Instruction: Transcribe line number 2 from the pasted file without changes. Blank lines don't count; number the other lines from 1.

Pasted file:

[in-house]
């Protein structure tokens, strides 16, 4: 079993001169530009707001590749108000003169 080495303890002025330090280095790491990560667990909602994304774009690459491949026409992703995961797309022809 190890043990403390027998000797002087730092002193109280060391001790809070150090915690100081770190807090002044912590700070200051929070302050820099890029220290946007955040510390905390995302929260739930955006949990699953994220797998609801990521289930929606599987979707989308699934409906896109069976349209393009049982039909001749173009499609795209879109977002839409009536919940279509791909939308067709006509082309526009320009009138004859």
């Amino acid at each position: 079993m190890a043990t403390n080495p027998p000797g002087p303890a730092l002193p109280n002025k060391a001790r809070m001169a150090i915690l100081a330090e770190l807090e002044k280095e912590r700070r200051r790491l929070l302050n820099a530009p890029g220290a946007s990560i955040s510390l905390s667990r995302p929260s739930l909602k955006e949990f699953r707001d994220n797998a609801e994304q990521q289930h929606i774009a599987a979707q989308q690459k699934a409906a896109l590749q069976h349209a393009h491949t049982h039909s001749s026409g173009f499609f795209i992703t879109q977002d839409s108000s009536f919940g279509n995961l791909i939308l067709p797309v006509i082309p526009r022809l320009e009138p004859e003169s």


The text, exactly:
């Protein structure tokens, strides 16, 4: 079993001169530009707001590749108000003169 080495303890002025330090280095790491990560667990909602994304774009690459491949026409992703995961797309022809 190890043990403390027998000797002087730092002193109280060391001790809070150090915690100081770190807090002044912590700070200051929070302050820099890029220290946007955040510390905390995302929260739930955006949990699953994220797998609801990521289930929606599987979707989308699934409906896109069976349209393009049982039909001749173009499609795209879109977002839409009536919940279509791909939308067709006509082309526009320009009138004859």